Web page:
I’m not a Scientologist, I swear

Some of you are not going to like this post.

I’ve been waiting since Monday for my doctor to prescribe whatever anti-depressant du jour I get to play with. I’ve had much anxiety over the idea of drugs. Do I really need them? Can’t I just control this on my own? Isn’t there another way? But the psychologist told me drugs were part of the plan, at least until my hormones evened out from all this baby having. I figured who am I, the crazy lady, to tell anyone no.

So I’ve spent the past four days waiting for my prescription to be called in, preparing myself to take said drugs. Four days wondering what they will do to me. Four days wondering how they would make me feel. Four days really very unsure I wanted to take them. But again, I’m the crazy one, I didn’t feel I was of sound mind to argue with the doc.

Thursday my doctor called to tell me he won’t be giving me any drugs.

Uh. Ok.

I saw a clinical psychologist. She came highly recommended by my OB and my primary care physician. She’s supposedly the best person to see in town for anything post partum related.

I liked her. We hit it off right away, I felt comfortable at her office, and I was willing to accept that she could not prescribe anything to me and I needed to take her recommendations back to my OB. Pain in the ass…yes. But again here, I’m just doing what I was told.

Dr. S spent most of Monday’s couch time telling me how safe antidepressants are for breastfeeding. How there are several to choose from. Etc. Etc.

My OB called to tell me she’s wrong. He will not prescribe me an antidepressants while I breastfeed. And asked me several questions to determine if I really needed them.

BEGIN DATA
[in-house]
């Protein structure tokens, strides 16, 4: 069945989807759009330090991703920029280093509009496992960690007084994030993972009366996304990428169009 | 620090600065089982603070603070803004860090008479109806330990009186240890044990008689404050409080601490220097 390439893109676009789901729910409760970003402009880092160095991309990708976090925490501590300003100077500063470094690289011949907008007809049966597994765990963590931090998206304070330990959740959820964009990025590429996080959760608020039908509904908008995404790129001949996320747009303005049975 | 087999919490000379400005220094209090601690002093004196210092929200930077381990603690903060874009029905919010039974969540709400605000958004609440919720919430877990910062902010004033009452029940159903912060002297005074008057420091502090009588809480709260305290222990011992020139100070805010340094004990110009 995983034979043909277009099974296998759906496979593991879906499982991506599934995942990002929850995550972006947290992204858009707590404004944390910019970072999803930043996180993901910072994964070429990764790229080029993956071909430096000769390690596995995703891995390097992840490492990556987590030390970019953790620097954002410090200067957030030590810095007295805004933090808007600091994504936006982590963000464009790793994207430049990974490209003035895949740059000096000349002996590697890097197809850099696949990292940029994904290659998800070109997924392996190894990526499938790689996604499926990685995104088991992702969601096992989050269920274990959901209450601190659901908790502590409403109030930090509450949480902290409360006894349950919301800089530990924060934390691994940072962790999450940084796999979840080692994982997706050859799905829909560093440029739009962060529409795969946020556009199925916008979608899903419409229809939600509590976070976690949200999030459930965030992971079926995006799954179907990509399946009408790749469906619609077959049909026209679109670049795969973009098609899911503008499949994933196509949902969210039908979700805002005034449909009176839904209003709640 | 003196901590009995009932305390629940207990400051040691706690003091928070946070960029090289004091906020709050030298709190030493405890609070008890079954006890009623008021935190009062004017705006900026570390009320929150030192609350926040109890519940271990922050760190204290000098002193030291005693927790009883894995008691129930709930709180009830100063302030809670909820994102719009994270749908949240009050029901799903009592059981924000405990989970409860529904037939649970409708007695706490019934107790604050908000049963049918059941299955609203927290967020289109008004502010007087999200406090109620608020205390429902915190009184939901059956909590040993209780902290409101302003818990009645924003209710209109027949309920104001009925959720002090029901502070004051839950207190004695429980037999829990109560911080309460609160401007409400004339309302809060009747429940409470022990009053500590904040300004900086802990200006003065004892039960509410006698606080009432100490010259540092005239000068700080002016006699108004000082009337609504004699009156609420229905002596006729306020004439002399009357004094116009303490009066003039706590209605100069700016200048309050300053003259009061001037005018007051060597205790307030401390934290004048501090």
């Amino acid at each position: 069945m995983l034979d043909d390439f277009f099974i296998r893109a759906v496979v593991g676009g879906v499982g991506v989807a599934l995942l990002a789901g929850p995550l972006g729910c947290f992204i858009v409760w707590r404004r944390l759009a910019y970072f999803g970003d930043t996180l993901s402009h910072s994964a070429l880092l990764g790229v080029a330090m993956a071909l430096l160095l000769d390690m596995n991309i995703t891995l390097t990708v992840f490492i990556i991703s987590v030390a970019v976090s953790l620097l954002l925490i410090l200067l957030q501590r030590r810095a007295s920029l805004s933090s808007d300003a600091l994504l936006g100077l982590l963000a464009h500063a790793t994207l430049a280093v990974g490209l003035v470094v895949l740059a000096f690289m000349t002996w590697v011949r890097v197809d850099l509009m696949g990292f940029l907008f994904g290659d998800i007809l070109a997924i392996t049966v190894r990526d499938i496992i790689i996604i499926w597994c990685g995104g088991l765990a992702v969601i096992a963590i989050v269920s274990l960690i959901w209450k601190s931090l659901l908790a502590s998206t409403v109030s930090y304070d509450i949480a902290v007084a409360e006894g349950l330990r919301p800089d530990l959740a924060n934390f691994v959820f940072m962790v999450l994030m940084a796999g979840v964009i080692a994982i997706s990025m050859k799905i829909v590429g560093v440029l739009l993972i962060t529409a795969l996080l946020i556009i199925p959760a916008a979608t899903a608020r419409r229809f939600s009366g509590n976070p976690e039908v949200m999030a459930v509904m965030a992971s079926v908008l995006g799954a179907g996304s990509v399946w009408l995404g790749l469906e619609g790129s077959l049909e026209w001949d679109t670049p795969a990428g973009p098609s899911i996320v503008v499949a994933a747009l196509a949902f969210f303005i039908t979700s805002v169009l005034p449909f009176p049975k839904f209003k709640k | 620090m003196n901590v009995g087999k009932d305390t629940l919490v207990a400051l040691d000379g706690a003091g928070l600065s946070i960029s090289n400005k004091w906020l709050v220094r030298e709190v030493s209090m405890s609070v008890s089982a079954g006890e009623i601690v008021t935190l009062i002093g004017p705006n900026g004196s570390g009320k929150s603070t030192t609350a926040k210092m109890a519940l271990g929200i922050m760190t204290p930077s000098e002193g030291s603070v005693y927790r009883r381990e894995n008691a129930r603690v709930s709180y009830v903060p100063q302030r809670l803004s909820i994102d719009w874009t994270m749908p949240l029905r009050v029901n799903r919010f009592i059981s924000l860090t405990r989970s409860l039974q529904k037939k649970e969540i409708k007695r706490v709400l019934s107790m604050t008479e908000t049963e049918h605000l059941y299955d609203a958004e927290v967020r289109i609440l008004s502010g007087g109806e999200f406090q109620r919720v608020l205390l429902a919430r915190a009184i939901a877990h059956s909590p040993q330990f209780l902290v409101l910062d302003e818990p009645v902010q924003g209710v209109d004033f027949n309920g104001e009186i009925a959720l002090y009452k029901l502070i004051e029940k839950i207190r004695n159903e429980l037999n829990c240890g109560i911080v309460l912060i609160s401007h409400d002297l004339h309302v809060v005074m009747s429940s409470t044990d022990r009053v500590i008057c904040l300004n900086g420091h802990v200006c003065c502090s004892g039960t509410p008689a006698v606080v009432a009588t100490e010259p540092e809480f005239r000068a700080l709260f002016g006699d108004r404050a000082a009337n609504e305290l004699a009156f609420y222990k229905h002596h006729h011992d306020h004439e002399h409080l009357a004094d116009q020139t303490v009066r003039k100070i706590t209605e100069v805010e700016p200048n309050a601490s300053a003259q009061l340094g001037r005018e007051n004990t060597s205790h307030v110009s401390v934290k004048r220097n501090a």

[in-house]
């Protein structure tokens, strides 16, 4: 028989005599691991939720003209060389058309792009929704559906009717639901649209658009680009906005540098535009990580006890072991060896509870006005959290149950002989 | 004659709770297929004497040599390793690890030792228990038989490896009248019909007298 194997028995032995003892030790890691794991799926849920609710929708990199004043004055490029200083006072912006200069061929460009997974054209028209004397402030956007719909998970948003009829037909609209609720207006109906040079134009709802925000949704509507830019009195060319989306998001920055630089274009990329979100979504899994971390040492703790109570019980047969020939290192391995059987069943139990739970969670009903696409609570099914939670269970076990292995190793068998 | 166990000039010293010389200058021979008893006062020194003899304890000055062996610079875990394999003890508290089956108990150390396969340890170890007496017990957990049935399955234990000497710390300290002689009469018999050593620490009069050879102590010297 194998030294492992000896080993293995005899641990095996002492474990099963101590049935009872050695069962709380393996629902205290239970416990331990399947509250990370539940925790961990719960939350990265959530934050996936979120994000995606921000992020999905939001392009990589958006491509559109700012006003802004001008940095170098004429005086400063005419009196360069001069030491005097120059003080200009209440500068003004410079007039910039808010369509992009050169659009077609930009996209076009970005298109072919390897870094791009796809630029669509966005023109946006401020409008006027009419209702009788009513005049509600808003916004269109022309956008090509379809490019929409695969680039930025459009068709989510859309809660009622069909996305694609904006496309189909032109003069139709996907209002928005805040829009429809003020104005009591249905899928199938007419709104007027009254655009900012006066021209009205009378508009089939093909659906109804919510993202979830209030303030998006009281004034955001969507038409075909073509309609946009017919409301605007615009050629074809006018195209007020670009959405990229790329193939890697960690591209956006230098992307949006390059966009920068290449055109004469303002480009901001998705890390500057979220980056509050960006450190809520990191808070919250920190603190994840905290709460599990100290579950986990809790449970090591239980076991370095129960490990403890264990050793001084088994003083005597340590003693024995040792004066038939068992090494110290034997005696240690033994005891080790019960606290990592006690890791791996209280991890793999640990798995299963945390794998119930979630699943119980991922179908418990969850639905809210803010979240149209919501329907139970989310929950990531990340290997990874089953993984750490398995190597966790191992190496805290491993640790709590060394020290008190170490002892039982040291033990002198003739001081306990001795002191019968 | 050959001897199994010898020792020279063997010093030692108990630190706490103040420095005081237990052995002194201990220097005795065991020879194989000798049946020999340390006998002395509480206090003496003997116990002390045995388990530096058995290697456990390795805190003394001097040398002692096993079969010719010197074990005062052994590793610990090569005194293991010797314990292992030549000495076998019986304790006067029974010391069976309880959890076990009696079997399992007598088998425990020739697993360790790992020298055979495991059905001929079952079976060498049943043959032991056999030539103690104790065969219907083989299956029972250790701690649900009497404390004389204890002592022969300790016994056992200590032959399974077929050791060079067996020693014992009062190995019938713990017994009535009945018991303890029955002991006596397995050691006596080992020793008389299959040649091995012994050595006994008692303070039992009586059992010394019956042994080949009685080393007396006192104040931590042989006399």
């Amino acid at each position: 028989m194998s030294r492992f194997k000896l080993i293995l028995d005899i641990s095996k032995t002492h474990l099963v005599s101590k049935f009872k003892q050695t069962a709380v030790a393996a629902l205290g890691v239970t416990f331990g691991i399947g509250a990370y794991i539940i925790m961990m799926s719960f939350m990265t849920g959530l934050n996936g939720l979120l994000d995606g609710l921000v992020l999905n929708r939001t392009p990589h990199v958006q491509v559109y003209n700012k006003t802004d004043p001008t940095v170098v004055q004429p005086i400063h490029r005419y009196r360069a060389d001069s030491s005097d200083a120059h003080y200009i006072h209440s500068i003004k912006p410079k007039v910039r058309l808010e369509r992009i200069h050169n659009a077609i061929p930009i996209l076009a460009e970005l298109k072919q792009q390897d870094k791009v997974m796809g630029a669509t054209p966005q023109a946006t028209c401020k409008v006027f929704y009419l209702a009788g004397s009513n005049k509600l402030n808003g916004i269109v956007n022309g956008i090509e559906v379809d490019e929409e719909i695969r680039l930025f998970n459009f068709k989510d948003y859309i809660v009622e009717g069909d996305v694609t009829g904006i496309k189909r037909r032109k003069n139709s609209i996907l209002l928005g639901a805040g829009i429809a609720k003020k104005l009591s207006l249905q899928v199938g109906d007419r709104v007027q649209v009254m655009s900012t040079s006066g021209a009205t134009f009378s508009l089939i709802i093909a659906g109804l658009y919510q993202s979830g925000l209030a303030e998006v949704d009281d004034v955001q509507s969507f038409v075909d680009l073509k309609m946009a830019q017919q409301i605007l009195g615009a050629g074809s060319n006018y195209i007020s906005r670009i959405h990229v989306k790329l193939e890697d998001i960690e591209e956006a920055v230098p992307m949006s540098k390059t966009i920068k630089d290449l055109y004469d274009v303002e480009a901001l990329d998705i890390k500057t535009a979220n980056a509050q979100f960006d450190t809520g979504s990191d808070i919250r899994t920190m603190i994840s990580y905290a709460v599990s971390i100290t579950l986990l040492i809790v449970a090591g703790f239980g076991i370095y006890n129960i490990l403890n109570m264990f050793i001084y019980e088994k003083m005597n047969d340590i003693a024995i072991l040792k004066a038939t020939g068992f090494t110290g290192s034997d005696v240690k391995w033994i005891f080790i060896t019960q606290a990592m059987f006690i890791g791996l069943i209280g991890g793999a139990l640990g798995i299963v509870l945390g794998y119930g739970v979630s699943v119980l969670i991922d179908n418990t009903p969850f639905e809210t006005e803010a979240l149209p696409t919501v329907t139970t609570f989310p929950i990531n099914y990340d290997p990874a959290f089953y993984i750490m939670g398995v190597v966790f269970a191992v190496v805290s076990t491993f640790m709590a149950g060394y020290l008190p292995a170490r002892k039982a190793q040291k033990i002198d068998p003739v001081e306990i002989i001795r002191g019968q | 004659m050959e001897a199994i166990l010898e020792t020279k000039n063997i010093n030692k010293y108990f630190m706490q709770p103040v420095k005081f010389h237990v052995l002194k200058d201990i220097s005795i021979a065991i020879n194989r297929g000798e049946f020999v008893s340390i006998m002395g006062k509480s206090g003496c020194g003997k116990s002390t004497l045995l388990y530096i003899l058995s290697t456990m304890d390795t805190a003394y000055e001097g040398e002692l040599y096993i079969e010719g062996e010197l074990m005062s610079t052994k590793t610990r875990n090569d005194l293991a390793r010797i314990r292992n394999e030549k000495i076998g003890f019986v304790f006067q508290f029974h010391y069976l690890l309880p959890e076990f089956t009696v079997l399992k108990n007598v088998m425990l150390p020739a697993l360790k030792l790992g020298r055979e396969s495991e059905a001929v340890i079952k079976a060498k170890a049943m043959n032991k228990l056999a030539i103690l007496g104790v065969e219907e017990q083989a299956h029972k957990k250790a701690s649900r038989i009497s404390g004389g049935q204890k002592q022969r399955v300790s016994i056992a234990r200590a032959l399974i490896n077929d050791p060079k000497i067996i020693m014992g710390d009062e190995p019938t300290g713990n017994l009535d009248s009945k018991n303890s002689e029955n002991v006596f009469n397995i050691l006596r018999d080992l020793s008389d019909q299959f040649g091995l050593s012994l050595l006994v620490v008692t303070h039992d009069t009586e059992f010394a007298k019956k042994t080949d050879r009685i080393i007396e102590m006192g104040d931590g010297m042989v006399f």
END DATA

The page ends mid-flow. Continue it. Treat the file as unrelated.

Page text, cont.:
This man delivered both of my children. Saw me through TWO high risk pregnancies and two early labors. He has known me and dealt with my 4am phone calls for years. I trust him.

Apparently there is a very new study out that shows cardiac and developmental problems in the babies getting some antidepressants through their mother’s milk. He, and most other doctors in our area, will no longer prescribe them to a lactating woman. IF I really wanted them, I could see a post partum specialist at UCLA and have myself and the baby monitored. Or I can wean.

Weaning is NOT an option. Unless I am slitting my wrists, driving my kids in a lake crazy, weaning is only going to make me 700 times worse. And they’d have to completely sedate me.

I’m not saying this won’t change. If the psychologist tells me I’m certifiable, and I MUST take drugs NOW or everyone will die, then we’ll get a second opinion. If another qualified person thinks the same, I guess I won’t have a choice.